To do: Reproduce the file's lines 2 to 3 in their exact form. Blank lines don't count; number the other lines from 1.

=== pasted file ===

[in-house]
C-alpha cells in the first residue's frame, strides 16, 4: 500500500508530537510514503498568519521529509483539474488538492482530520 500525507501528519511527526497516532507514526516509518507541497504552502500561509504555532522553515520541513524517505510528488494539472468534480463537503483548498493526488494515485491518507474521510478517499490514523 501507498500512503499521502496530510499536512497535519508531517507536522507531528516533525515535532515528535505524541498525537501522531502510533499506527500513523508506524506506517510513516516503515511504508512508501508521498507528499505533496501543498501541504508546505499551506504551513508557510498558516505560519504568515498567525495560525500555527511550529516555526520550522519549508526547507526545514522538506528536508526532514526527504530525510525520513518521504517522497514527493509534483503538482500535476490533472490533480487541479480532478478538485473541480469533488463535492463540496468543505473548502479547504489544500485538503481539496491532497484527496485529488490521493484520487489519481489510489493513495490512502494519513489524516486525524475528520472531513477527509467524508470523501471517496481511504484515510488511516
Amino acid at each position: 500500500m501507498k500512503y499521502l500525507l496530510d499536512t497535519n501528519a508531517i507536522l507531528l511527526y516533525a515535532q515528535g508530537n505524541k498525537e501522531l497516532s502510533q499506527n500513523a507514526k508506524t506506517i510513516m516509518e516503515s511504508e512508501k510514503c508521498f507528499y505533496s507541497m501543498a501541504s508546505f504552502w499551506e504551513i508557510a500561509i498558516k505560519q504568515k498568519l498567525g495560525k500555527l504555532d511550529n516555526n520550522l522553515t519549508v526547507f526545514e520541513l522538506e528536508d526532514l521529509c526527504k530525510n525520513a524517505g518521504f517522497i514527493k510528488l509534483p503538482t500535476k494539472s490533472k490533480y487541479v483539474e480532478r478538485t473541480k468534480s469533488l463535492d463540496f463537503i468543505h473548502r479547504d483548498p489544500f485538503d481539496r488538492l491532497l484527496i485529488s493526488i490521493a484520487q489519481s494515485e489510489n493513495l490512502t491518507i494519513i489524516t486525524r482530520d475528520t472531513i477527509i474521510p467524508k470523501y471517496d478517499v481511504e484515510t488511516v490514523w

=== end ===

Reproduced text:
C-alpha cells in the first residue's frame, strides 16, 4: 500500500508530537510514503498568519521529509483539474488538492482530520 500525507501528519511527526497516532507514526516509518507541497504552502500561509504555532522553515520541513524517505510528488494539472468534480463537503483548498493526488494515485491518507474521510478517499490514523 501507498500512503499521502496530510499536512497535519508531517507536522507531528516533525515535532515528535505524541498525537501522531502510533499506527500513523508506524506506517510513516516503515511504508512508501508521498507528499505533496501543498501541504508546505499551506504551513508557510498558516505560519504568515498567525495560525500555527511550529516555526520550522519549508526547507526545514522538506528536508526532514526527504530525510525520513518521504517522497514527493509534483503538482500535476490533472490533480487541479480532478478538485473541480469533488463535492463540496468543505473548502479547504489544500485538503481539496491532497484527496485529488490521493484520487489519481489510489493513495490512502494519513489524516486525524475528520472531513477527509467524508470523501471517496481511504484515510488511516
Amino acid at each position: 500500500m501507498k500512503y499521502l500525507l496530510d499536512t497535519n501528519a508531517i507536522l507531528l511527526y516533525a515535532q515528535g508530537n505524541k498525537e501522531l497516532s502510533q499506527n500513523a507514526k508506524t506506517i510513516m516509518e516503515s511504508e512508501k510514503c508521498f507528499y505533496s507541497m501543498a501541504s508546505f504552502w499551506e504551513i508557510a500561509i498558516k505560519q504568515k498568519l498567525g495560525k500555527l504555532d511550529n516555526n520550522l522553515t519549508v526547507f526545514e520541513l522538506e528536508d526532514l521529509c526527504k530525510n525520513a524517505g518521504f517522497i514527493k510528488l509534483p503538482t500535476k494539472s490533472k490533480y487541479v483539474e480532478r478538485t473541480k468534480s469533488l463535492d463540496f463537503i468543505h473548502r479547504d483548498p489544500f485538503d481539496r488538492l491532497l484527496i485529488s493526488i490521493a484520487q489519481s494515485e489510489n493513495l490512502t491518507i494519513i489524516t486525524r482530520d475528520t472531513i477527509i474521510p467524508k470523501y471517496d478517499v481511504e484515510t488511516v490514523w